Volume 21, Issue 3

The Social Context of Family Planning In a South Indian Village

A quasi-anthropological study, relying on structured and unstructured interviews and observation of participants, reveals several factors that have a strong bearing on birth control in a South Indian village, where the level of contraceptive use is lower than the statewide level. These factors are the lack of follow-up services, gender inequality and the unsuitability of sterilization to all working situations and living conditions. To improve program performance and quality of life, the government family planning program needs to address the side effects associated with the adoption of sterilization and facilitate individual choice, taking into account the village's social and economic context.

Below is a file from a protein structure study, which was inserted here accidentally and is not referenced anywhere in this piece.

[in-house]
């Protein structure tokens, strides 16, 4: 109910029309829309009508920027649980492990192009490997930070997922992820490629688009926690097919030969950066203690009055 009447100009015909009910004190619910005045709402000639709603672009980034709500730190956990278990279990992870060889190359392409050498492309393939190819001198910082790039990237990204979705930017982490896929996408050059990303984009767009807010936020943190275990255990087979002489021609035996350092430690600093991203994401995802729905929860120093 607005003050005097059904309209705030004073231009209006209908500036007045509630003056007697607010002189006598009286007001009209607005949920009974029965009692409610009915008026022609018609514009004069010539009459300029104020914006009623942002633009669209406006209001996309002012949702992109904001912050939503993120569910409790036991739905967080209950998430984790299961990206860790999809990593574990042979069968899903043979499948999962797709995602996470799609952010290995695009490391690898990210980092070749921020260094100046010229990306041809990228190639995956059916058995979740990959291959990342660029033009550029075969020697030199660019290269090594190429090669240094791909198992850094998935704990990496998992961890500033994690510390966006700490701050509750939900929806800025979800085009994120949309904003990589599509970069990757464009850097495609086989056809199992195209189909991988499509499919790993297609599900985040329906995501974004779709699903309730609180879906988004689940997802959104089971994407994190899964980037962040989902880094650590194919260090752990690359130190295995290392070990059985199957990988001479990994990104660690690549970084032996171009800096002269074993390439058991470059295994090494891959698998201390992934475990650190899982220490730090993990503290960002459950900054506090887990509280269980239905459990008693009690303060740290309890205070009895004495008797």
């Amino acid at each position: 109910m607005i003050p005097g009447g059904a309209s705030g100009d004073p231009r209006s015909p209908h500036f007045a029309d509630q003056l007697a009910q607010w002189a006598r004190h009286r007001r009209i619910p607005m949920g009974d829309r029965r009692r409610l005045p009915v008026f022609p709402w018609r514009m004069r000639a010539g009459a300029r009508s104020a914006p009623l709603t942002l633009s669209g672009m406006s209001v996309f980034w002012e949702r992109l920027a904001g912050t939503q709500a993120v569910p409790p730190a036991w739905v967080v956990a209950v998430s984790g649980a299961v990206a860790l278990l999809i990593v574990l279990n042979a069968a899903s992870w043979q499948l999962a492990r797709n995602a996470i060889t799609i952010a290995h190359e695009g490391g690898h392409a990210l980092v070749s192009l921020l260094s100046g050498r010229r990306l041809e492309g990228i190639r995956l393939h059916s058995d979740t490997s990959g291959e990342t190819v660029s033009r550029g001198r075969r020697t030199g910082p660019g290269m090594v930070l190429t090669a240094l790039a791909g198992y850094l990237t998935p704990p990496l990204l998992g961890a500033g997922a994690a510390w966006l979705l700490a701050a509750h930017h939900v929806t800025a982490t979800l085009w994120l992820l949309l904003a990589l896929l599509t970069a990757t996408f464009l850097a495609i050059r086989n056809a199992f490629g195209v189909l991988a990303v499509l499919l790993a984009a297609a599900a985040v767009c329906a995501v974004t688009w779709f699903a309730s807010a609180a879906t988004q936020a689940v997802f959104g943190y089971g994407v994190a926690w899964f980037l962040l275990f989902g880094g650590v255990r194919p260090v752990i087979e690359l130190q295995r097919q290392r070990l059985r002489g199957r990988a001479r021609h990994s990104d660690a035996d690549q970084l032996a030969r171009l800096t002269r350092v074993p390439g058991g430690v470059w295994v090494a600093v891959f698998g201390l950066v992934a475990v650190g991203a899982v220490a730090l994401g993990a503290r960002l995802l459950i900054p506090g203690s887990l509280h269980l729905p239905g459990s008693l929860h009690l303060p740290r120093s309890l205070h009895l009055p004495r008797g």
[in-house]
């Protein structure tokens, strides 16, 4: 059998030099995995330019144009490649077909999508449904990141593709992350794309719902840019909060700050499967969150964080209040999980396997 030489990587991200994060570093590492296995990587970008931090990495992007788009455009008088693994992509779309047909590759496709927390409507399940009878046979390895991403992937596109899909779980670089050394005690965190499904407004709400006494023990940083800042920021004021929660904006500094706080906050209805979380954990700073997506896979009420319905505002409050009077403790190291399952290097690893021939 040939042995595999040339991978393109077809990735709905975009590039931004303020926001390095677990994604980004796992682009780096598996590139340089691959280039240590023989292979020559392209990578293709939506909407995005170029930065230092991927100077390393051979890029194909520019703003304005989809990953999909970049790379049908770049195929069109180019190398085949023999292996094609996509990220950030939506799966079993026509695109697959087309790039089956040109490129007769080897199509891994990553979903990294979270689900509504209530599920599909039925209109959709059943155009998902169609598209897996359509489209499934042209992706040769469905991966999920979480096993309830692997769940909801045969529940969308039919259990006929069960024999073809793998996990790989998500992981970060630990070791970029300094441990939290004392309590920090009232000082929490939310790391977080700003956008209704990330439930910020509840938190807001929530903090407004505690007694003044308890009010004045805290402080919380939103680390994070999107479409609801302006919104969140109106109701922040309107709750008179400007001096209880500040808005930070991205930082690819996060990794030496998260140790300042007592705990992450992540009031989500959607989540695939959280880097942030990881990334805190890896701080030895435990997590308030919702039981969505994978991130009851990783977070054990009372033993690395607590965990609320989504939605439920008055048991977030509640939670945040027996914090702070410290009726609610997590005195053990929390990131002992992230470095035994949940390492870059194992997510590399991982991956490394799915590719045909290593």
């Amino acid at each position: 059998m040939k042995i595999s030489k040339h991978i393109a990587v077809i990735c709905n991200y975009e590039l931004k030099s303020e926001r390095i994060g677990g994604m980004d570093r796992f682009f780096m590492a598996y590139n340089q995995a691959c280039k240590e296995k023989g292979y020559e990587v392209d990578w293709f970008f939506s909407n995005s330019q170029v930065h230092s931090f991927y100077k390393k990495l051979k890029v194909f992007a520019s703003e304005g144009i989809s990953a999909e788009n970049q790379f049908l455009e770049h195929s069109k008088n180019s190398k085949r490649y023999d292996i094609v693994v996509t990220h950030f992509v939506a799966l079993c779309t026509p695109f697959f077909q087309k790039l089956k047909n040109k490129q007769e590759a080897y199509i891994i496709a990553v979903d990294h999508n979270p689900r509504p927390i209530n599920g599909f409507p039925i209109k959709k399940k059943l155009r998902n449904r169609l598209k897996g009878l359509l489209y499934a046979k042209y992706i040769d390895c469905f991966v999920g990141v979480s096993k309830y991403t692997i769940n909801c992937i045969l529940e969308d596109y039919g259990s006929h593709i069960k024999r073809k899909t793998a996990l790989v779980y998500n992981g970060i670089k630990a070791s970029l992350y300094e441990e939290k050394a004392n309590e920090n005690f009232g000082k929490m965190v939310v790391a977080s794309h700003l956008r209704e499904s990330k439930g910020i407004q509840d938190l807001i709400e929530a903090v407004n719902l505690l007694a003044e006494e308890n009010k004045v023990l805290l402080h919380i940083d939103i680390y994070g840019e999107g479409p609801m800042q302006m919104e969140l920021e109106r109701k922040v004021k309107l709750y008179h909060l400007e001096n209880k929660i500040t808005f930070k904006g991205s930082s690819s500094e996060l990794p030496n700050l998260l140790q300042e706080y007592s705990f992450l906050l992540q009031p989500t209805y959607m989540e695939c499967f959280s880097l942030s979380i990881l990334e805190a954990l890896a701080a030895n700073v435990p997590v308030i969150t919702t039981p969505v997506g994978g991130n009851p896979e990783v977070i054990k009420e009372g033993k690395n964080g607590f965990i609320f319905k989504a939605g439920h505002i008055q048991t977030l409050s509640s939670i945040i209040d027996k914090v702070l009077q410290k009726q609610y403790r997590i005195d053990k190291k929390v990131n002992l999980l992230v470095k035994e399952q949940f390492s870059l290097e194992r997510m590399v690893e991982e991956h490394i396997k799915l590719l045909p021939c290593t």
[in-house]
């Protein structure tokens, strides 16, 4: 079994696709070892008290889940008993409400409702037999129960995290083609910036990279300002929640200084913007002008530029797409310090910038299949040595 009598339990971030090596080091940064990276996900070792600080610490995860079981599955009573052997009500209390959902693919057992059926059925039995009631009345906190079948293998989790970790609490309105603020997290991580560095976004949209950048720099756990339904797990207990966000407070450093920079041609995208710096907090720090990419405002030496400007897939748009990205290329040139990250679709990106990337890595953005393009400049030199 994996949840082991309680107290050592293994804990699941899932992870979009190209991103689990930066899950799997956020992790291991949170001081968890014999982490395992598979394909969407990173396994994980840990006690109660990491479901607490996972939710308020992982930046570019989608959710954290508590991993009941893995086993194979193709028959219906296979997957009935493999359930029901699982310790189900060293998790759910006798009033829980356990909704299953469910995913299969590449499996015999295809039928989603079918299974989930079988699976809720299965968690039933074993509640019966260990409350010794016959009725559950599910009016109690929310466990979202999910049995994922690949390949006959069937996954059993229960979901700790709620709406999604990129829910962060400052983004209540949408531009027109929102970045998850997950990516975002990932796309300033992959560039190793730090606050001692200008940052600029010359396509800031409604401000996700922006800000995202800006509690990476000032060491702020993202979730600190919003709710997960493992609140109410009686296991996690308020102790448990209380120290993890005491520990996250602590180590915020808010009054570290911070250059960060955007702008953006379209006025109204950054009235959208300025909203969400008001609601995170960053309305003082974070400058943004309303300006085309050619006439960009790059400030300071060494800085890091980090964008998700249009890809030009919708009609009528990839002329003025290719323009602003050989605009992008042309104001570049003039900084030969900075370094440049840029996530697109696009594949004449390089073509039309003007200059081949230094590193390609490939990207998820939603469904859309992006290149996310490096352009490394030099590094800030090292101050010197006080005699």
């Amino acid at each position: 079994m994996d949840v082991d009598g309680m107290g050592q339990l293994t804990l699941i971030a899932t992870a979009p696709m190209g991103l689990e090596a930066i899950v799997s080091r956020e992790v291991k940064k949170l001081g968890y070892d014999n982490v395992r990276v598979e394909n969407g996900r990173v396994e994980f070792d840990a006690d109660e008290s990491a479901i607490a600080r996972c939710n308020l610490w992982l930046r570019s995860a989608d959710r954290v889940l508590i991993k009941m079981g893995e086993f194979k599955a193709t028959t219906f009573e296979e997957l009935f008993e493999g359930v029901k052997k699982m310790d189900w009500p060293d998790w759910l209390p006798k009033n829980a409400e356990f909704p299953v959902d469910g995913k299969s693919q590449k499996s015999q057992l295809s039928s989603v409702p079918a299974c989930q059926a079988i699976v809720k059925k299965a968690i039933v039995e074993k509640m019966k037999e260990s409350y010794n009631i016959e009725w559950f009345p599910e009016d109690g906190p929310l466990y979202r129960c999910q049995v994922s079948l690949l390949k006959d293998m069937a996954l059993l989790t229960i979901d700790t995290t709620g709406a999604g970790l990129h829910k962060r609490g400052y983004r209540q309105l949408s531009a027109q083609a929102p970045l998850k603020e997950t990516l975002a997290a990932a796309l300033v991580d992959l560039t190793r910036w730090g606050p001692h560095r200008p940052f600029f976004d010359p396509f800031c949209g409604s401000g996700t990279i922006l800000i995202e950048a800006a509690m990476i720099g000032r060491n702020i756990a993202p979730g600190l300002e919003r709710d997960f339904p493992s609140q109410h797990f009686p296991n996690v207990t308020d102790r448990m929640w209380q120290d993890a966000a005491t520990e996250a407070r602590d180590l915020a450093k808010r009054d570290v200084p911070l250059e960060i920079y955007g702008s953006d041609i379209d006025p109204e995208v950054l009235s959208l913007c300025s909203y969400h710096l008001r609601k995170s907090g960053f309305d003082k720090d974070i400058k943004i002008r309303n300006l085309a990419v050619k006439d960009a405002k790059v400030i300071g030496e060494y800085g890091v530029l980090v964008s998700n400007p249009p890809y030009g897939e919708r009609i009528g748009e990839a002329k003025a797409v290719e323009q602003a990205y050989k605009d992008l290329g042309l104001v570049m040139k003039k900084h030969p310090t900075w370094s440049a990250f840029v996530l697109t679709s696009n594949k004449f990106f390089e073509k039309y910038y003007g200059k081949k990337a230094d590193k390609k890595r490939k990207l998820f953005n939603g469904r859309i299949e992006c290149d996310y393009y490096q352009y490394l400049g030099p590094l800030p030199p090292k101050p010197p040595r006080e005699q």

(International Family Planning Perspectives, 21:98-103, 1995)

Full text available in PDF

The views expressed in this publication do not necessarily reflect those of the Guttmacher Institute.

International Perspectives on Sexual and Reproductive Health

Support Our Work

Your support enables the Guttmacher Institute to advance sexual and reproductive health and rights in the United States and globally through our interrelated program of high-quality research, evidence-based advocacy and strategic communications.